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Courts look for ways to cut

BY OLIVIA MORAN | FEBRUARY 27, 2009 7:30 AM

Judicial officials are even more fearful after recently hearing about some additional budget cut scenarios.

Iowa Supreme Court Chief Justice Marsha Ternus held a press conference on Feb. 19, warning the state courts of additional temporary layoffs, possible permanent layoffs, and fewer judges.

In the most recent Iowa Judicial Branch Operating Budget update, officials announced a proposed $3.8 million cut for the remainder of fiscal 2009 and an estimated $15.4 million reduction for fiscal 2010 — roughly 8 percent of the budget.

Expenditures for books, travel, and equipment maintenance, among others, could be reduced by $1.3 million, a cut Johnson County Clerk of Court Lodema Berkley said seems ridiculous.

“It’s things that are out of our control,” she said. “That just shows to me we’re going to let it break. It just makes no sense to me.”

The $1.3 million cut would also include spending on supplies, communications, postage, contractual services, and furniture. The budget update listed potential drawbacks to the cut, including impaired court operations.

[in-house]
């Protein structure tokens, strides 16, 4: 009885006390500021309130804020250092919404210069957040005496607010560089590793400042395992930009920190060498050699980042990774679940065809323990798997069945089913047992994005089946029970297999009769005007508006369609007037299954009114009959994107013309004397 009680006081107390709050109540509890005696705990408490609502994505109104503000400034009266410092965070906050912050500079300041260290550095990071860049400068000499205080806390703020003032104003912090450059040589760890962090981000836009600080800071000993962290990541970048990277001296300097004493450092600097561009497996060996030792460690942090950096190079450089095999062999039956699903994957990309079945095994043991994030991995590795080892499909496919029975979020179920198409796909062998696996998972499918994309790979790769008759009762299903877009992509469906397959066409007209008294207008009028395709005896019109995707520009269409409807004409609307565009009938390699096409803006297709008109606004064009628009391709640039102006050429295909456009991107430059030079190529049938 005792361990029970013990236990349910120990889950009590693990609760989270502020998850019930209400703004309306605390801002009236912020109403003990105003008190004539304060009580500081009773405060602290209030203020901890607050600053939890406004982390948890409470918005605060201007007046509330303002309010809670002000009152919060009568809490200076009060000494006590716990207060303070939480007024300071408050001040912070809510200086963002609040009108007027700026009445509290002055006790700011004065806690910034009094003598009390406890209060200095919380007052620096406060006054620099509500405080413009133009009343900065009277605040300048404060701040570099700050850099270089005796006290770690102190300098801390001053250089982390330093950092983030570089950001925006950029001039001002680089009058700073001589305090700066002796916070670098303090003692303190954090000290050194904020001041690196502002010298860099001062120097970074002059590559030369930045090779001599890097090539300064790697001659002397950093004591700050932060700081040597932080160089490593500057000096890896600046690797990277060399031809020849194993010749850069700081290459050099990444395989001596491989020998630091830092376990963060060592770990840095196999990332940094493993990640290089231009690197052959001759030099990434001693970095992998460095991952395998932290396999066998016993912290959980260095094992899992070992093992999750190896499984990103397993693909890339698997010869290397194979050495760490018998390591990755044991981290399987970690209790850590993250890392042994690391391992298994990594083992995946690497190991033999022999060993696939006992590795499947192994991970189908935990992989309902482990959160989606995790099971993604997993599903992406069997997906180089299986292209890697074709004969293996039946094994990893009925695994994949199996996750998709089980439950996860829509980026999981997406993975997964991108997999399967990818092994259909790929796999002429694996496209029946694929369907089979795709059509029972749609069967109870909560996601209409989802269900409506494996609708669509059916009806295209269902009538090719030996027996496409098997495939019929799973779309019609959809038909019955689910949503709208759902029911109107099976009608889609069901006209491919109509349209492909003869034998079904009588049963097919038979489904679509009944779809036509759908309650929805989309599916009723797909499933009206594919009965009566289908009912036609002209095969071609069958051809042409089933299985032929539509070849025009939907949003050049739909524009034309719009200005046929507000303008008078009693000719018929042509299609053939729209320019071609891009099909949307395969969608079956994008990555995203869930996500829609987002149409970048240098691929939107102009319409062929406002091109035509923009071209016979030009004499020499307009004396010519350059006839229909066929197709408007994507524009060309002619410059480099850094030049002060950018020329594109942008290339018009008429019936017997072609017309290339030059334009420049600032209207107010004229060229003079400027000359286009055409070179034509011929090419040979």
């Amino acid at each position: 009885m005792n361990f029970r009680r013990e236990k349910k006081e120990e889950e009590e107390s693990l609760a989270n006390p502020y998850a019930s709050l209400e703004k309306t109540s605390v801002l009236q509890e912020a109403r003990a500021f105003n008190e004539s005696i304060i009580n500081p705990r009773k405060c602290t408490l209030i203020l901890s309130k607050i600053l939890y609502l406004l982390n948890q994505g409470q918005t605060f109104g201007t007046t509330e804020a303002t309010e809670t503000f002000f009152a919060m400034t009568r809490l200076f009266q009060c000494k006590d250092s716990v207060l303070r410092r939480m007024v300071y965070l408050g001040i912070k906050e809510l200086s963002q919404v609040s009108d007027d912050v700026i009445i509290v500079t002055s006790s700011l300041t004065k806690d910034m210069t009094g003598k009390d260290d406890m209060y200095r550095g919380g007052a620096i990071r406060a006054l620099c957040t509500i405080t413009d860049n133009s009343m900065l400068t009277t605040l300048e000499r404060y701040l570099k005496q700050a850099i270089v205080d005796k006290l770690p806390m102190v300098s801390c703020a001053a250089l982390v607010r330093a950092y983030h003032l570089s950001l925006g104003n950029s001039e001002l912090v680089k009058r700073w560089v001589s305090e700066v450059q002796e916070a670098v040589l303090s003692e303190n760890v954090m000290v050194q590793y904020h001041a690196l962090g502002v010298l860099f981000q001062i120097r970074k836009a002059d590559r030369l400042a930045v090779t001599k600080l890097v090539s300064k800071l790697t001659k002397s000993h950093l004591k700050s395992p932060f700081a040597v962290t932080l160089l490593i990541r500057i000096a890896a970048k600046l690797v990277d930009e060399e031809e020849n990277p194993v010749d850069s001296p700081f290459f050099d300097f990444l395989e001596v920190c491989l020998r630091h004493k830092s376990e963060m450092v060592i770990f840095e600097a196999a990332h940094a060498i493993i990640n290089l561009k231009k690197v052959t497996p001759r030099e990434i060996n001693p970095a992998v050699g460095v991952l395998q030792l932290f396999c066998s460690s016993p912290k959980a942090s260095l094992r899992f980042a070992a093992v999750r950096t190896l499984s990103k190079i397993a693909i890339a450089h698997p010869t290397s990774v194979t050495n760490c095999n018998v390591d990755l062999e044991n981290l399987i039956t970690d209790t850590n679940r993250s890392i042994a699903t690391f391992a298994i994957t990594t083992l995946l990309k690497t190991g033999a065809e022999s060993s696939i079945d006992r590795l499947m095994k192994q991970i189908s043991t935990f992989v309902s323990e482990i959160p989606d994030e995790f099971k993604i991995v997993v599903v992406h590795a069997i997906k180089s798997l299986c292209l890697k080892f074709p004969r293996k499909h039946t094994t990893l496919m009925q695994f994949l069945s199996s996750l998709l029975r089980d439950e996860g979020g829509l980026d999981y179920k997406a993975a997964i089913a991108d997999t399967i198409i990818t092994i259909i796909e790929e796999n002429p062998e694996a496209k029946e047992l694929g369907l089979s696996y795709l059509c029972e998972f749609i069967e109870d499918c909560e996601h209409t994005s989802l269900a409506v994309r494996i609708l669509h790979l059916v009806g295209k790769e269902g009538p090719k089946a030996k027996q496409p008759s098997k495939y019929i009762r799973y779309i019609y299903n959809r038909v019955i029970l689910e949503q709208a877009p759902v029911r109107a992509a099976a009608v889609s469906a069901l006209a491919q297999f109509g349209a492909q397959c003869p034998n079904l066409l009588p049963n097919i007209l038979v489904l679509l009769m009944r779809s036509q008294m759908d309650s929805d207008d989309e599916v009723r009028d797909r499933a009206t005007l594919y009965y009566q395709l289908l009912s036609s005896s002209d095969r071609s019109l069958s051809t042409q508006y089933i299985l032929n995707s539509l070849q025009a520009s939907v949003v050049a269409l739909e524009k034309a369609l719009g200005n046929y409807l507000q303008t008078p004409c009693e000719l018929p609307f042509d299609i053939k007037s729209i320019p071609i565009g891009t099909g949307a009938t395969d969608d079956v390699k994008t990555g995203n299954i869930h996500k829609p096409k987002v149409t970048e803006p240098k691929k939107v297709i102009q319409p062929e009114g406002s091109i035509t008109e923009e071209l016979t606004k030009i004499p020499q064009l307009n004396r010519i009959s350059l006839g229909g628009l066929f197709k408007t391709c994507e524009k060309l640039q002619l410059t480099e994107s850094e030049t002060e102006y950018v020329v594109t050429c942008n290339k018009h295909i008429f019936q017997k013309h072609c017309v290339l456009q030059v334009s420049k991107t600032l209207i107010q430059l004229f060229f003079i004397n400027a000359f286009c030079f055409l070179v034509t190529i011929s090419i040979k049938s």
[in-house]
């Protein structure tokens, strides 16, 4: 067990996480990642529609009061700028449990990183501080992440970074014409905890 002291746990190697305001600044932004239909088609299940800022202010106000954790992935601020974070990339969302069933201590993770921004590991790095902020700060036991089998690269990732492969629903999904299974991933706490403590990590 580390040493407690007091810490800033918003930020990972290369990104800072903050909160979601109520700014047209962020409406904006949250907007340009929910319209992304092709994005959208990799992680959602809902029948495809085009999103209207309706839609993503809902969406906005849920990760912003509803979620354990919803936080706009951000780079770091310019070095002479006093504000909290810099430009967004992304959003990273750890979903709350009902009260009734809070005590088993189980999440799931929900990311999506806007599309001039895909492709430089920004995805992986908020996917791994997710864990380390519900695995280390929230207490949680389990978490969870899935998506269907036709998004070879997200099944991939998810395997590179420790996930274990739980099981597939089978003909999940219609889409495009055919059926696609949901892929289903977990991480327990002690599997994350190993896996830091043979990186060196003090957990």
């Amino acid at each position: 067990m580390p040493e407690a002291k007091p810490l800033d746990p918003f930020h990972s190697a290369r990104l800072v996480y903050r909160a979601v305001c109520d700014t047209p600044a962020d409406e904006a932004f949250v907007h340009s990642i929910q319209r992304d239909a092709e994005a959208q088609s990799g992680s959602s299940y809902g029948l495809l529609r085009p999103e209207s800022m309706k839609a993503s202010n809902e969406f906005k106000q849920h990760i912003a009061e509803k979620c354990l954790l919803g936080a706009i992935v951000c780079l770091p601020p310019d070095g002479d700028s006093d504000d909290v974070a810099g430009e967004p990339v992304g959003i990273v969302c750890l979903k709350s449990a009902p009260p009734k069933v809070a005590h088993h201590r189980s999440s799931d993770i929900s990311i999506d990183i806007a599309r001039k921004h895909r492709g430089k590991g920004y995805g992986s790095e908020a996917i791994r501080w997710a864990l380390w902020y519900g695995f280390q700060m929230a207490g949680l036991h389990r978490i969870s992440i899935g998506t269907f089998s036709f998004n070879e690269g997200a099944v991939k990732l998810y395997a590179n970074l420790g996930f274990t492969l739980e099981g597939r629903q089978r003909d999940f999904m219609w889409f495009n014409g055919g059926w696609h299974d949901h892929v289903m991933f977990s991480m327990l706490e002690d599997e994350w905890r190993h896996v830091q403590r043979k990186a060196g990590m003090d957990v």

For fiscal 2009, 6th District Chief Judge David Remley announced in a supervisory order earlier this month the district will make the majority of its budget cuts in travel expenses. The reductions will delay trials; priority will only be given to child custody cases.

Cases could be further delayed if the state decides to enact another scenario, which would leave open judge positions vacant instead of hiring someone new.

“If the vacancy were in Johnson County, there certainly would be some effect,” Remley said.
Berkley said fewer judges would hurt the public more than anything.

“We must remember our judges need to be fresh,” she said.

But fewer judges doesn’t necessarily mean fewer trials per year. Berkley said the Johnson County Courthouse already lacks enough courtrooms to house every judge.

“If we had the room, yes it would hurt our caseloads, but it’s not going to hurt us any worse,” she said.

Some drawbacks listed in the report included that Iowa has a shortage of judges and the scenario would add to their already heavy workload, further delaying cases.

The state has decided to study before implementing another scenario, which would replace court reporters with an electronic system.

Kristina Sickels, the executive director of the Iowa Court Reporters Association, said court reporters have benefited from the system for more than 100 years.

“The primary concern we have is that the record could be in jeopardy,” she said.

None of the budget-saving scenarios are final. Final decisions will be made when the Iowa Legislature announces official cuts to the budget.


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